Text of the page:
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How to Make Your Marketing Efforts Disability-Inclusive

Businesses worldwide are in a perpetual struggle to find the best talent possible. Adjacent to this issue is the problem that nearly all job hunters with disabilities face: employers won’t see past their disability.

In addition to being unethical, discriminating hiring practices are also just bad business.

Surveys show that companies that do not discriminate against people with disabilities in their hiring practices report revenue of up to 26% higher.

Individuals with disabilities can be just as qualified as any other candidate. This article explores how proper marketing can help employers attract the most qualified and skilled candidates regardless of whether or not they have a disability.

Diversity and Inclusion Matter to Today’s Millennial and Gen Z Workforce

Millennials and Gen Z that are currently entering the workforce express a keen interest in making the world a better place. A mainstream priority now is not just to curb unethical corporate practices, but also to do an active good by diversifying the workplace.

On the part of the employer, it is pragmatic to appeal to this group’s desire to make the world a better place. As companies find themselves in increasing need for new, young talent, two things are abundantly clear: inclusive hiring practices far expand the candidate pool, and they also satisfy the ethical concerns of the 68% of millennials that prioritize doing good in the world.

Not only do ethical business practices attract good candidates, but they are also looked upon kindly by the consumer. Roughly half of the surveyed millennials have stated that a company’s history can determine whether or not they give them their business.

Many millennials and members of Generation Z have a sense of distrust around large corporate entities, but these concerns could be mitigated by thoughtful, inclusive hiring practices.

Diversity in the Digital Domain

As the world moves increasingly towards the domain of the digital, it becomes ever more apparent that digital diversity and representation is very important.

Apple has made a small, but potentially impactful move towards making the digital world a little bit more disability-friendly.

The major tech company recently made strides to help the disabled community better express themselves by diversifying the “keyboard.” The popular Apple emoji market now features a slate of new designs all geared towards people with disabilities.

New emojis include people in wheelchairs, people with hearing aids, seeing-eye dogs, and much more.

This isn’t the first time that the company has made a deliberate effort to be more inclusive. Their emoji slate has evolved many times over the years to include a wide range of race and gender combinations that allow more people to express themselves.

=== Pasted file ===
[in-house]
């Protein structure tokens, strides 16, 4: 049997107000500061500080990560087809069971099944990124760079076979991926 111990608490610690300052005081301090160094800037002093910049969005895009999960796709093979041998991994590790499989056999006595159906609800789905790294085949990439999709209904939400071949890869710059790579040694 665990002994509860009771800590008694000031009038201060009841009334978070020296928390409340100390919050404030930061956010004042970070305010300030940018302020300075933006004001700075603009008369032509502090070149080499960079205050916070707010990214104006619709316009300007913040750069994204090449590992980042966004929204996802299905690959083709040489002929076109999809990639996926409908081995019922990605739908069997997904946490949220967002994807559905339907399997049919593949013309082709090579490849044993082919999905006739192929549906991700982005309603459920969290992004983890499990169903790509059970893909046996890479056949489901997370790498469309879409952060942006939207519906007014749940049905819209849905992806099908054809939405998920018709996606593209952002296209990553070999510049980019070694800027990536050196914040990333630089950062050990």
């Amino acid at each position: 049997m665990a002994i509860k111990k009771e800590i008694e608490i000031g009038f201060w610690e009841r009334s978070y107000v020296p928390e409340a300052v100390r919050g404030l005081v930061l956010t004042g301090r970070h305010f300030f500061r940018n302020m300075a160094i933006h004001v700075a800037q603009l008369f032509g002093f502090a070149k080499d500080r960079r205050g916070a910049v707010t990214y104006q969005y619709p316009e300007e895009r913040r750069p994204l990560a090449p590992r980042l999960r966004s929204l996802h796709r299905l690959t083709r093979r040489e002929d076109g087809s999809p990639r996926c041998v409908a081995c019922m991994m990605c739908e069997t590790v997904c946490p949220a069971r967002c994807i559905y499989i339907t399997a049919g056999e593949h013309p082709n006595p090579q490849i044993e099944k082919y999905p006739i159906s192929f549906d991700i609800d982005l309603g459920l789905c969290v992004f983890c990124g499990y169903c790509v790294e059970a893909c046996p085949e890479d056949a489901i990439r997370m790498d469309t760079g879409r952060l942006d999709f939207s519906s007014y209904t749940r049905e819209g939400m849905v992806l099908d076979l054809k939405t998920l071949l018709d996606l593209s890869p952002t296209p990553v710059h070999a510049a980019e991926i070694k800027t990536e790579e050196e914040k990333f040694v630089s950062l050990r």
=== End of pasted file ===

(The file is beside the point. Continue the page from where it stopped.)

While new emojis do not necessarily have an earth-changing impact for the disabled community it is a move that has the potential to do good both for the consumer, and the company.

For the consumer, there are now new ways to communicate online that feature as much diversity as presently possible.

For Apple, the new set of emojis serves as a statement of intent, demonstrating to the discerning social-minded consumer, or even job candidate that the company is doing what they can to make a difference.

Other employers may find it prudent to make similar moves. While not everyone can launch new apps that send a message to the entire planet that they are diversity-friendly, they can make a point of ensuring that their attitude of inclusivity is well-known and transparent.

Ensuring Workplace Inclusiveness

As of the last United States Census, there are over forty million Americans that have been diagnosed with a disability. Unfortunately, only 17% of these people are employed.

Statistics also indicate that it is harder for minorities with disabilities to find work. For example, only 9% of Caucasian job candidates were unemployed compared to 16% in the African American community.

However, the outlook is not entirely bleak. Major employers such as AT&T have made a stated commitment to not discriminate during the hiring process.

State agencies have also stepped up to the plate with vocational rehab programs. Ohio, for example, has a robust program designed for helping people with disabilities find work. The Opportunities for Ohioans with Disabilities (OOD) agency provides job training and placement services that are helping many find work.

With care and consideration, it is possible to solve the ongoing unemployment crisis in the people with disability community.

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